|Collection:||Athens, Acropolis Museum|
|Title:||The Atarbos Base|
|Findspot:||Found at Acropolis, built into the bastion near the Beulé Gate (1852|
|Summary:||Pyrrhic dancers, perhaps with Phylai|
|Sculpture Type:||Statue base, relief-decorated|
|Original or Copy:||Original|
|Date:||ca. 323 BC - ca. 322 BC|
|Dimensions:||D. (relief) 0.015 m
|Scale:||Miniature (pictorial field)|
Single youth, dancing profile to the right, with his weight on both legs, slightly bent, with his left leg slightly advanced, completely enveloped in a himation, draped over his left shoulder, obscuring his bent, slightly raised, right arm, and his slightly lowered left hand, wearing a taenia in short hair; two groups of three similar figures, the second group adjacent to a nearly frontal female figure (slightly to the right), with her head turned 3/4-view to the left, her weight on her left leg, and her right leg relaxed; she wears a long-sleeved chiton, a himation draped over her left shoulder and around her torso, falling back over her bent left arm, and holds her right hand at her side; a female figure (taller/slimmer than first), standing 3/4-view to the right, with her weight on her left leg, right leg relaxed, wearing a sleeved chiton and a himation draped over left shoulder, wrapped around her body, and falling back over her left arm; eight nude youths, in two groups of four, dancing 3/4-view to the right, each with his weight on his right foot (on tip-toe), with his bent left leg pulled behind it, wearing a small (Attic) helmet, holds his slightly bent right arm, with clenched fist, at his side, and holds sharply foreshortened round shield on outstretched left arm; the shield of each youth except, of course, the first dancer in each group overlaps his predecessor by a different degree.
The pyrrhic dance, one of the earliest contests in the Panathenaia (
IG 2.2, 3157) first instituted in Athens as a tribal event at Great Dionysia in 509/508, as the inscription seems to refer to
Form & Style: The relief is framed at the top by a simple taenia (H. 0.033 m) above a bevelled moulding (0.016 m), that bears the inscription, on one line, with the name of Atarbos written in larger letters. At the bottom is a low projecting plinth (H. 0.03 m).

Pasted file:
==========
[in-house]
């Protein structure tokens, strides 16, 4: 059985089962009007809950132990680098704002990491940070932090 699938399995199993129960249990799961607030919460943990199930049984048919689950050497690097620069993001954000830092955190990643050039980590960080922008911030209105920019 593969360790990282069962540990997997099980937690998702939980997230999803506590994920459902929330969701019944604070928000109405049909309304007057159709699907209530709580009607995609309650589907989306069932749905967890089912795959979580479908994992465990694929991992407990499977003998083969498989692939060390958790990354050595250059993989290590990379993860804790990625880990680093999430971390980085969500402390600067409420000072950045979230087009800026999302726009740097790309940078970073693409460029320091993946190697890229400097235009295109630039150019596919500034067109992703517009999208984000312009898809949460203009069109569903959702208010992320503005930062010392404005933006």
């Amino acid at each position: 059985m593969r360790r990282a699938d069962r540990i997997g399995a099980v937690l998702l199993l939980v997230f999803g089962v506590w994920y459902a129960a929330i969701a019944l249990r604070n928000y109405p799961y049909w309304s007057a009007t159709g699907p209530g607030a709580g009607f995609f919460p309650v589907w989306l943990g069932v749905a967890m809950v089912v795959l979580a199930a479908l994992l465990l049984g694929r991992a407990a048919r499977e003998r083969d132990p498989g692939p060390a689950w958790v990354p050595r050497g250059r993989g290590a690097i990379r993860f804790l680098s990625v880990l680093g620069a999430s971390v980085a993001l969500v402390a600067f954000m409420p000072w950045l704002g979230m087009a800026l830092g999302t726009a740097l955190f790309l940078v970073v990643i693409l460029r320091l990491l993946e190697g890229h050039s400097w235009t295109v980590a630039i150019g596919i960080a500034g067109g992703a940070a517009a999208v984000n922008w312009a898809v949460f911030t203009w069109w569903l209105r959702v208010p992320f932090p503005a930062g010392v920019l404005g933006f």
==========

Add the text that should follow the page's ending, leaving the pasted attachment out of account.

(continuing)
Date Description: Epigraphers prefer to date the base to the time of an earlier Kephisodoros (366), in relation to prosopographical information regarding Atarbos. As Kosmopoulou argues, the style is more akin to the work of the end of the Classical period.
Condition Description: Two joining blocks, complete and intact, adhered to a modern plaster base, the left face worked smooth; chipped on all corners and edges; parts of upper moulding broken off, along with inscription; arms and faces of most figures chipped or effaced; background of relief surface worked with tooth and claw chisel; stained grayish-brown, and black in parts, with gray adhesions, and a diagonal crack across the last two figures. Top: surface rough chiselled; join has cuttings for two double-t clamps, chipped around the edges; for statues, on the left block, cuttings for two feet (L. 0.24 m [l.], 0.225 m [r.]; W. [max.] 0.09 m) of a frontal life-size statue, with tooth chisel marks around the cuttings; surface rough picked at bottom of cuttings; on the right block, similar cuttings for two feet (each L. 0.14 m, W. 0.053 m), accentuated by a black painted (?) line, in a square area (W. 0.405 m; L. 0.40 m); to the right, cuttings for two more feet (each L. 0.155 m; W. 0.055 m)
Material Description: White, medium-fine grained marble
Inscription Bibliography: "
IG 2.2, 3025"
Sources Used: A. Kosmopoulou, ""The Relief Base of Atarbos, Akropolis Museum 1338,"" in K. Hartswick and M. Sturgeon eds.,
Studies in Honor of Brunilde Sismondo Ridgway (Philadelphia 1998); Mind and Body, 210 no. 101 (ill.); Die Antike 12 (1936) 84-106, esp. 100-12, figs. 16-17; R. Horn, Stehende Weibliche Gewandstatuen in der Hellenistischen Plastik. RM-EH 2 (1931) 16-17 pl. 4.1; S. Casson, Catalogue of the Acropolis Museum 2. Sculpture and Architectural Fragments 1921, 2.240; W. Klein, Praxiteles (Leipzig 1898)